Cultural and Creative Industries: New Trends and Developments in Research and Policies
3rd conference on cultural and creative industries
School of Spatial Planning and Development, Aristotle University of Thessaloniki
Regional Development Institute of Panteion University
Athens (Greece), March 3-4, 2017
The paper presents findings of a survey on 1,408 students at the Aristotle University of Thessaloniki (Greece), aiming to highlight some of the limitations of the cultural marketing and contribute to the discussion about the audience research for purposes of fragmentation. Usually, audience research is based on the assumption that demographic features influence significantly the behavior of cultural consumers, without considering any mediator variables like for example personality traits or motives. In the fields of cultural marketing it is – of course – recognized that audience decisions are influenced by or even depend on psychological factors. However, although considered for audience fragmentation, researchers usually overlook the possibility psychological factors to mediate the influence of demographic variables.
Responding to this void, the research presented in this paper focuses on motives as a mediator for the influence of demographic factors on the frequency of participation in cultural activities. The findings indicate that it may be necessary to review some of the standard assumptions underlying typically the surveys conducted by cultural managers and marketers, and also by cultural policy decision makers.
Based on previous studies by the authors, it was assumed that since motives affect cultural behavior and are affected by demographic features, it is likely that they are mediator variables. To test this hypothesis a path analysis was conducted after it was confirmed that the motives of cultural consumption can be classified into three basic types: cognitive, social, and emotional.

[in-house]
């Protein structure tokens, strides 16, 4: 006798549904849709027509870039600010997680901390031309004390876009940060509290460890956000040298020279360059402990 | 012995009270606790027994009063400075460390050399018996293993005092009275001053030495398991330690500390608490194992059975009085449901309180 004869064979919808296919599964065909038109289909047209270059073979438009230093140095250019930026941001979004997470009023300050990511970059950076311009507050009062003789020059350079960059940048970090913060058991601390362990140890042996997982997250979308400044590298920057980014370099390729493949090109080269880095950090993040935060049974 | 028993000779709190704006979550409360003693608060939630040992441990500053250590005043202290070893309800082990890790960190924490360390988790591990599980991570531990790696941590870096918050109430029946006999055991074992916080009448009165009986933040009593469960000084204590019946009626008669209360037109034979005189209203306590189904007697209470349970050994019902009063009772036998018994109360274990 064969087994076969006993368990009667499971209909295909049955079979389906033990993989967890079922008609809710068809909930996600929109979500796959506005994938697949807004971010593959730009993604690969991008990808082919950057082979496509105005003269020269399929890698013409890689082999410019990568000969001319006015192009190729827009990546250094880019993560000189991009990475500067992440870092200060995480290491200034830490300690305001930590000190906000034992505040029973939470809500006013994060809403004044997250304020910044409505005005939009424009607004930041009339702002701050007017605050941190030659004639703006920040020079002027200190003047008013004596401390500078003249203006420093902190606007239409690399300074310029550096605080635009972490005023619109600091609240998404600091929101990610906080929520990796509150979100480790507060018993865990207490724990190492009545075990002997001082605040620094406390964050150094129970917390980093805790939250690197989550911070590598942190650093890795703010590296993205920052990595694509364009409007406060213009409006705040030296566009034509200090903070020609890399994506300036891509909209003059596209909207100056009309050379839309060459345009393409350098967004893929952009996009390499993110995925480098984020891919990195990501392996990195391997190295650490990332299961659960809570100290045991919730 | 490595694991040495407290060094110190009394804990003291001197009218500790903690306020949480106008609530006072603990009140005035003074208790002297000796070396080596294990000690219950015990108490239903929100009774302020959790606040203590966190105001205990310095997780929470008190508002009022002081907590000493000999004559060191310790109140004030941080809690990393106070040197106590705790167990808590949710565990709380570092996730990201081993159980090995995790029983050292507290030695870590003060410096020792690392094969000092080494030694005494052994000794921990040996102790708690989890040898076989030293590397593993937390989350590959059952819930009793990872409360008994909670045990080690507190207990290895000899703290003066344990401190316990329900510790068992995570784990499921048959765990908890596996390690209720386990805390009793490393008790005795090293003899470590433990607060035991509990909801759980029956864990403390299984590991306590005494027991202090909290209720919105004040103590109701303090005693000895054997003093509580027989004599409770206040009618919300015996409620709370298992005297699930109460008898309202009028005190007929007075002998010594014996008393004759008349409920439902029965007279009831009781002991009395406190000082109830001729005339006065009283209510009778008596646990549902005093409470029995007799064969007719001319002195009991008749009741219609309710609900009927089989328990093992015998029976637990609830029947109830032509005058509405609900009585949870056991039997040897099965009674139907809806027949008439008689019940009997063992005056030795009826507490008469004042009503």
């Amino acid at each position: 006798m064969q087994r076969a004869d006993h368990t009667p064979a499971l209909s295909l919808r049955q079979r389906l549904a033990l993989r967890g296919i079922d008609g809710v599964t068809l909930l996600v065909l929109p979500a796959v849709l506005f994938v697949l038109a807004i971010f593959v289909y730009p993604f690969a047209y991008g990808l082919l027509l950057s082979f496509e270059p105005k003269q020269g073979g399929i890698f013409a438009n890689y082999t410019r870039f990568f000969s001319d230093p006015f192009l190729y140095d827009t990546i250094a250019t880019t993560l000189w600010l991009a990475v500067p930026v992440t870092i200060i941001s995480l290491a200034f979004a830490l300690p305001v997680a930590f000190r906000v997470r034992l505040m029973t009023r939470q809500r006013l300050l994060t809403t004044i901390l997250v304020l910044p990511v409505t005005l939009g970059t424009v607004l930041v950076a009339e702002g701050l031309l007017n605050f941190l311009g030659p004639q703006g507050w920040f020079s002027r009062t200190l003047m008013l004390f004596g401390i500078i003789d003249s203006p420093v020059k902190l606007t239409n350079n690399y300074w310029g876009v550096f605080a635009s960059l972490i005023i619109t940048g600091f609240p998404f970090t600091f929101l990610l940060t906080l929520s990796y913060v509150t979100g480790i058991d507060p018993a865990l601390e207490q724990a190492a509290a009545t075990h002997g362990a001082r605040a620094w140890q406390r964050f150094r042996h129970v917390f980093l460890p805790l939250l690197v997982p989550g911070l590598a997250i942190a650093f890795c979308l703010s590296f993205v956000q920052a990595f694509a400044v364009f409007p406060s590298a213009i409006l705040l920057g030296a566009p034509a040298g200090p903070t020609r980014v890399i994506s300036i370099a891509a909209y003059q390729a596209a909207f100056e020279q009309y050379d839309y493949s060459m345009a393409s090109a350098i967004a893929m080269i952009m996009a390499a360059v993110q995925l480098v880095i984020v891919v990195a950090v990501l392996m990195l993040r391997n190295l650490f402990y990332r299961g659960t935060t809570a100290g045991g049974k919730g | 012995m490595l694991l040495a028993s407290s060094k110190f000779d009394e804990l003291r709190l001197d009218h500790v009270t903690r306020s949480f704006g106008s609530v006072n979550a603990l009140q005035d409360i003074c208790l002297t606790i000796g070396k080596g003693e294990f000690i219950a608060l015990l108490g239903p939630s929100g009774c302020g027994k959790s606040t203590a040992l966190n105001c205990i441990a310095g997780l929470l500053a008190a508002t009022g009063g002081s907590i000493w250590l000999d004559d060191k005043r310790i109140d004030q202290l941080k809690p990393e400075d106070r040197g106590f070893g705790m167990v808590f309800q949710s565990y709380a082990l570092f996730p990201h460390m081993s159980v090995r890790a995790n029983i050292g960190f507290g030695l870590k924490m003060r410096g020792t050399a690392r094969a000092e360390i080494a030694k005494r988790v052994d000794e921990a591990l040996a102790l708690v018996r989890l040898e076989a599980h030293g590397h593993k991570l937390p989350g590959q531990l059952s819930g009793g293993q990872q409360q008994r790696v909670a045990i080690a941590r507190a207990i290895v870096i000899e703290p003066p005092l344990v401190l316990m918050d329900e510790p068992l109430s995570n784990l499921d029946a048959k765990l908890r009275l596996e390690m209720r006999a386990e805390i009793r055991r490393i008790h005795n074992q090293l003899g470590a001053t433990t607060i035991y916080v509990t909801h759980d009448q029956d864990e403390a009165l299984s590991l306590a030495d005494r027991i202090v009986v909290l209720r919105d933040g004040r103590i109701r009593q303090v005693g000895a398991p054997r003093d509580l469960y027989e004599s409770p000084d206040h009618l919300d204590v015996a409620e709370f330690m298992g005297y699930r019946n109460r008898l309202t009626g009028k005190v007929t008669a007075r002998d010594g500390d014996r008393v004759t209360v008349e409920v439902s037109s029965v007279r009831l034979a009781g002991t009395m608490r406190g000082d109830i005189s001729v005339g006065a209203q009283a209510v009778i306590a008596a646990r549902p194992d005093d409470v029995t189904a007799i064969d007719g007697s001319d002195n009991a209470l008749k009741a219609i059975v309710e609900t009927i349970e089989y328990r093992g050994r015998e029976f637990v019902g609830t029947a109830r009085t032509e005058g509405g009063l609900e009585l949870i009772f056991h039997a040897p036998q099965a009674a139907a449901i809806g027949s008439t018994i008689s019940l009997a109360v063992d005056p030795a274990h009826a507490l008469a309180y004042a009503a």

When motives were included in the structural equation model, a statistically significant decrease of the Beta coefficients was found. A statistically significant difference was also found between the regression coefficients with and without the motives. The comparative fit index (CFI) and the RMSEA were in all cases well above and below the acceptable levels respectively, and the comparison showed that the mediation is partial. In addition, it was found that the cognitive motives of cultural consumption are more important than the social ones, while the social motives are more important than emotional.
The contribution of this research is that it suggests a different perspective on audience segmentation and a better understanding of cultural behavior. Taking into account the increasing financial constraints of the cultural organizations, the number of competitive leisure activities, as well as the changes in lifestyle, a better understanding of the needs of the audiences can contribute to reduce some of the difficulties that cultural organizations face.
Perhaps overlooking the mediation of psychological variables does not have a dramatic impact on the reliability and validity of audience fragmentation or on predicting cultural behavior. This remains to be seen in future research. Similar surveys, however, need to be carried out on the general population and with more demographic variables, to determine the extent to which the hypothesis of psychological factors as mediator variables is confirmed.